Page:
Jack Heine (Research VP, Gartner) talked about the convergence of ITAM, EAM and IWMS highlighted the trends in IT and non-IT computerized assets and how these are driving the convergence of support functions in ITAM and EAM and the fact that this convergence is real and represents significant cost reduction / saving potential for the organizations as investment in facilities today is second largest corporate expenditure (after labor costs). Jack’s session also outlined some of the key organizational issues faced regarding this convergence – e.g. impact on software licensing cost (charge / connection), expansion of IT architectural standards, O/S and server migration plans, re-definition of IT backup and recovery. The session also presented perspectives on how this convergence can potentially drive convergence on the tool vendors as the need for consolidated asset view is becoming stronger.

From my perspective, the summit greatly helped in validating some of the key trends and perspectives we are observing through our own client base. Infosys’ EAM practice has clearly recognized the convergence and synergies of ITAM and EAM and we strongly emphasize to look at the asset management as a holistic discipline to drive compelling business advantage – not just cost reduction, but also leverage the assets to improve organizational responsiveness.

Overall, this was an exciting event and I look forward to attending the future one as well.               
Would love to hear from you, if you attended this one.

November 27, 2009

Buffett’s bet on railroads- basically, a bet on America?

Hope you had a great time with your family this Thanksgiving. For me, Thanksgiving was an excuse to maximize my time with my family before they left for India this coming Sunday on a three month long vacation.

Anyway, coming to the topic of this blog, today I watched this amazing show on CNBC called Warren Buffett and Bill Gates - Keeping America Great, where the two greatest legends of the current times took questions from Columbia B-School students on various topics ranging from the economy to philanthropy.

One question raised by Lisa Williams, a first year MBA student, caught my attention. Her question was directed towards Warren Buffett on his recent acquisition of Burlington Northern Railways. 

To give a little background, on Nov 3, 2009, Warren Buffett’s Berkshire Hathaway Inc. announced its intention to increase its exposure to Burlington Northern Santa Fe (BNSF), a railroad company, from its current stake of 22.55% to 100% for a whopping 26 Billion USD, making it his largest ever investment till date. Burlington Northern is in the business of operating railroad network in North America. It operates in about 32,000 route miles covering 28 US states and two Canadian provinces. The BNSF railway transports a wide range of products and commodities including the transportation of consumer products, industrial products, coal, metals, minerals, automobiles and automobile parts and agricultural products derived from manufacturing and natural resource industries.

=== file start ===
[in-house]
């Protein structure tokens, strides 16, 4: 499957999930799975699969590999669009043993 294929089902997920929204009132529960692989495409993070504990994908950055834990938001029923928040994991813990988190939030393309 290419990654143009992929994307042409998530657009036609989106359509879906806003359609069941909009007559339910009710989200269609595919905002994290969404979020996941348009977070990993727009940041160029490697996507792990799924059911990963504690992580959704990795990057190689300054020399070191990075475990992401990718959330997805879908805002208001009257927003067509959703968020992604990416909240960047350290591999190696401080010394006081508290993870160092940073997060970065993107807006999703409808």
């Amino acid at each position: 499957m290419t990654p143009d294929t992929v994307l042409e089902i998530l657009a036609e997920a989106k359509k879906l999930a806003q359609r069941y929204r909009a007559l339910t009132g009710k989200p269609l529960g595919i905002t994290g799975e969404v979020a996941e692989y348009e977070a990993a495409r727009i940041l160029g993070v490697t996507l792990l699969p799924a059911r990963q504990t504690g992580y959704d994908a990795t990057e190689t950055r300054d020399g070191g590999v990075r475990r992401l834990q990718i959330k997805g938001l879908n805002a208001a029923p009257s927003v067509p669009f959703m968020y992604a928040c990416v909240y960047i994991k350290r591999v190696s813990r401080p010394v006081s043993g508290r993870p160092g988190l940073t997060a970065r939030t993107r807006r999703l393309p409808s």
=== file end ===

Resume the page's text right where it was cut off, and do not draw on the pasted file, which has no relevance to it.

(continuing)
Coming back to the question, Lisa’s question was, ’There has been a lot of discussion around the true drivers of the deal with Burlington Northern. I was wondering if you could share with us the key motivation for wanting to increase your exposure to railroad sector at this time’. In reply, the humorous Mr. Buffett quipped, ‘you know, when I was 6, I wanted a railroad set, my dad didn’t get me one..’, sending the audience into splits. Then he went on to explain his real rationale, which can be summed up in 5 key points 

One. Burlington Northern last year moved a ton of goods 470 miles on one gallon of diesel which is far more efficient than what takes place over the highways
Two. Railroads put a far fewer pollutants into the atmosphere than trucks will
Three. One train can replace 280 trucks
on the highway.
Four. Railroads are here to stay- you can’t move them to India or China.
Five. There will be more people in this country in future, that will be moving more and more goods and railroads would be the most environmentally friendly and the cost efficient way of doing that.  

In short, the railroads are tied to the future prosperity of this country. He called it ‘basically, a bet on America’ 

Before you rush to invest all your life savings in BNSF, I suggest you read further my two reasons for taking Mr. Buffett’s stated reasoning with a pinch of salt.  

Firstly, coal accounted for almost half the tonnage moved by BNSF in the first nine months of 2009 and a quarter of the company’s revenues. The coal that BNSF hauls is high quality and is responsible for more than 10 percent of the electricity produced in the U.S. Think about it, Mr. Buffett also owns MidAmerican, an energy company that owns coal fired plants in the states through which BNSF’s tracks run across. Sounds logical? BNSF may be an acquisition with a vision to secure shipping vehicle for Berkshire’s growing array of power plants, than a bet on America’s future powered by railroads.